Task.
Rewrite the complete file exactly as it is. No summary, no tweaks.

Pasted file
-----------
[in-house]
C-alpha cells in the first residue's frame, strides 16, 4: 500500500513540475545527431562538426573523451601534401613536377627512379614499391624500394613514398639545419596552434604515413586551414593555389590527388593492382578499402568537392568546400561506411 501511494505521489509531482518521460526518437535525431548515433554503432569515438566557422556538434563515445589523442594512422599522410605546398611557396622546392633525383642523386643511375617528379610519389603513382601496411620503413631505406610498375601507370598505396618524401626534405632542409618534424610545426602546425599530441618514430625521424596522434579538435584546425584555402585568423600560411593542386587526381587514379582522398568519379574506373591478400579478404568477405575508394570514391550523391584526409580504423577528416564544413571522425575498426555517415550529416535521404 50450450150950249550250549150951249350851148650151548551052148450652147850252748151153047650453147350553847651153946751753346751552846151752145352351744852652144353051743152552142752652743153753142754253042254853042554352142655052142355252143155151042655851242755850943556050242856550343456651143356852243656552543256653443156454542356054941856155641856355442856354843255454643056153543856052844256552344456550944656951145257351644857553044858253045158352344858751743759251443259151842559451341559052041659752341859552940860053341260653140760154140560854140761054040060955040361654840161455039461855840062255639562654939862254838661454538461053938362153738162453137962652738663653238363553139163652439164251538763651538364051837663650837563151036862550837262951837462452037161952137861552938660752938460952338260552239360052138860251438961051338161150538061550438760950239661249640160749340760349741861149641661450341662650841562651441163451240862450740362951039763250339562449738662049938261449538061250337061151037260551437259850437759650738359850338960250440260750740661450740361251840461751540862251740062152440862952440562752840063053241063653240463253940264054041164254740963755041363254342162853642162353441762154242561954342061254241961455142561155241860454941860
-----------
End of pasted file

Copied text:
[in-house]
C-alpha cells in the first residue's frame, strides 16, 4: 500500500513540475545527431562538426573523451601534401613536377627512379614499391624500394613514398639545419596552434604515413586551414593555389590527388593492382578499402568537392568546400561506411 501511494505521489509531482518521460526518437535525431548515433554503432569515438566557422556538434563515445589523442594512422599522410605546398611557396622546392633525383642523386643511375617528379610519389603513382601496411620503413631505406610498375601507370598505396618524401626534405632542409618534424610545426602546425599530441618514430625521424596522434579538435584546425584555402585568423600560411593542386587526381587514379582522398568519379574506373591478400579478404568477405575508394570514391550523391584526409580504423577528416564544413571522425575498426555517415550529416535521404 50450450150950249550250549150951249350851148650151548551052148450652147850252748151153047650453147350553847651153946751753346751552846151752145352351744852652144353051743152552142752652743153753142754253042254853042554352142655052142355252143155151042655851242755850943556050242856550343456651143356852243656552543256653443156454542356054941856155641856355442856354843255454643056153543856052844256552344456550944656951145257351644857553044858253045158352344858751743759251443259151842559451341559052041659752341859552940860053341260653140760154140560854140761054040060955040361654840161455039461855840062255639562654939862254838661454538461053938362153738162453137962652738663653238363553139163652439164251538763651538364051837663650837563151036862550837262951837462452037161952137861552938660752938460952338260552239360052138860251438961051338161150538061550438760950239661249640160749340760349741861149641661450341662650841562651441163451240862450740362951039763250339562449738662049938261449538061250337061151037260551437259850437759650738359850338960250440260750740661450740361251840461751540862251740062152440862952440562752840063053241063653240463253940264054041164254740963755041363254342162853642162353441762154242561954342061254241961455142561155241860454941860